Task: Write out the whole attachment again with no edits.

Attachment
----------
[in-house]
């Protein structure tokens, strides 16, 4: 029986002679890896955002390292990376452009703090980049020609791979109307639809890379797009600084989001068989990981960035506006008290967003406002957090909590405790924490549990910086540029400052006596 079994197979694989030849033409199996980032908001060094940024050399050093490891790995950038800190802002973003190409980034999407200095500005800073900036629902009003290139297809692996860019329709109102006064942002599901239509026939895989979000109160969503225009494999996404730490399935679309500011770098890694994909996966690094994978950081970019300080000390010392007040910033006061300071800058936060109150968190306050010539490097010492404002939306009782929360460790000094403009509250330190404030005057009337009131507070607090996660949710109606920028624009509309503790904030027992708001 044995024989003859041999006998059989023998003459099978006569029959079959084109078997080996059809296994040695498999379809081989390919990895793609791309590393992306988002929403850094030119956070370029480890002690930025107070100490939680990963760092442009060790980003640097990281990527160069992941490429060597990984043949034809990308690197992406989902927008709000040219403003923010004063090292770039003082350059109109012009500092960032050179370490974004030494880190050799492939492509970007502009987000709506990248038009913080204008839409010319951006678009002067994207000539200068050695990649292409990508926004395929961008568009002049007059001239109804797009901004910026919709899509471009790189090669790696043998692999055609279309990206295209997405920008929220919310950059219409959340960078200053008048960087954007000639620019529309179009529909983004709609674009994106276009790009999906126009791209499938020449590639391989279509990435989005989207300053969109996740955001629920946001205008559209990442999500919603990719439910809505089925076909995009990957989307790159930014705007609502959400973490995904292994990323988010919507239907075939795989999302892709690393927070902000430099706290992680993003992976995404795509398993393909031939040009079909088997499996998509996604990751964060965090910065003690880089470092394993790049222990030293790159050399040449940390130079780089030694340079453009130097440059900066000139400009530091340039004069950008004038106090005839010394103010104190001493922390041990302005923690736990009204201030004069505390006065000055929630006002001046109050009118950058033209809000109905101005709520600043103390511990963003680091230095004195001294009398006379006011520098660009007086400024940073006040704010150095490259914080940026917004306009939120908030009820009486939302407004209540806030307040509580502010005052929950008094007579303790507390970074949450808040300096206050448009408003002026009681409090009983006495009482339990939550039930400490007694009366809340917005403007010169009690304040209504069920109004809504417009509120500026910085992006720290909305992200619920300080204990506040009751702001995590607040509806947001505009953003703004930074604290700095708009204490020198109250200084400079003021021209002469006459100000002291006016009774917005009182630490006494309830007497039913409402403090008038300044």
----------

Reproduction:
[in-house]
């Protein structure tokens, strides 16, 4: 029986002679890896955002390292990376452009703090980049020609791979109307639809890379797009600084989001068989990981960035506006008290967003406002957090909590405790924490549990910086540029400052006596 079994197979694989030849033409199996980032908001060094940024050399050093490891790995950038800190802002973003190409980034999407200095500005800073900036629902009003290139297809692996860019329709109102006064942002599901239509026939895989979000109160969503225009494999996404730490399935679309500011770098890694994909996966690094994978950081970019300080000390010392007040910033006061300071800058936060109150968190306050010539490097010492404002939306009782929360460790000094403009509250330190404030005057009337009131507070607090996660949710109606920028624009509309503790904030027992708001 044995024989003859041999006998059989023998003459099978006569029959079959084109078997080996059809296994040695498999379809081989390919990895793609791309590393992306988002929403850094030119956070370029480890002690930025107070100490939680990963760092442009060790980003640097990281990527160069992941490429060597990984043949034809990308690197992406989902927008709000040219403003923010004063090292770039003082350059109109012009500092960032050179370490974004030494880190050799492939492509970007502009987000709506990248038009913080204008839409010319951006678009002067994207000539200068050695990649292409990508926004395929961008568009002049007059001239109804797009901004910026919709899509471009790189090669790696043998692999055609279309990206295209997405920008929220919310950059219409959340960078200053008048960087954007000639620019529309179009529909983004709609674009994106276009790009999906126009791209499938020449590639391989279509990435989005989207300053969109996740955001629920946001205008559209990442999500919603990719439910809505089925076909995009990957989307790159930014705007609502959400973490995904292994990323988010919507239907075939795989999302892709690393927070902000430099706290992680993003992976995404795509398993393909031939040009079909088997499996998509996604990751964060965090910065003690880089470092394993790049222990030293790159050399040449940390130079780089030694340079453009130097440059900066000139400009530091340039004069950008004038106090005839010394103010104190001493922390041990302005923690736990009204201030004069505390006065000055929630006002001046109050009118950058033209809000109905101005709520600043103390511990963003680091230095004195001294009398006379006011520098660009007086400024940073006040704010150095490259914080940026917004306009939120908030009820009486939302407004209540806030307040509580502010005052929950008094007579303790507390970074949450808040300096206050448009408003002026009681409090009983006495009482339990939550039930400490007694009366809340917005403007010169009690304040209504069920109004809504417009509120500026910085992006720290909305992200619920300080204990506040009751702001995590607040509806947001505009953003703004930074604290700095708009204490020198109250200084400079003021021209002469006459100000002291006016009774917005009182630490006494309830007497039913409402403090008038300044």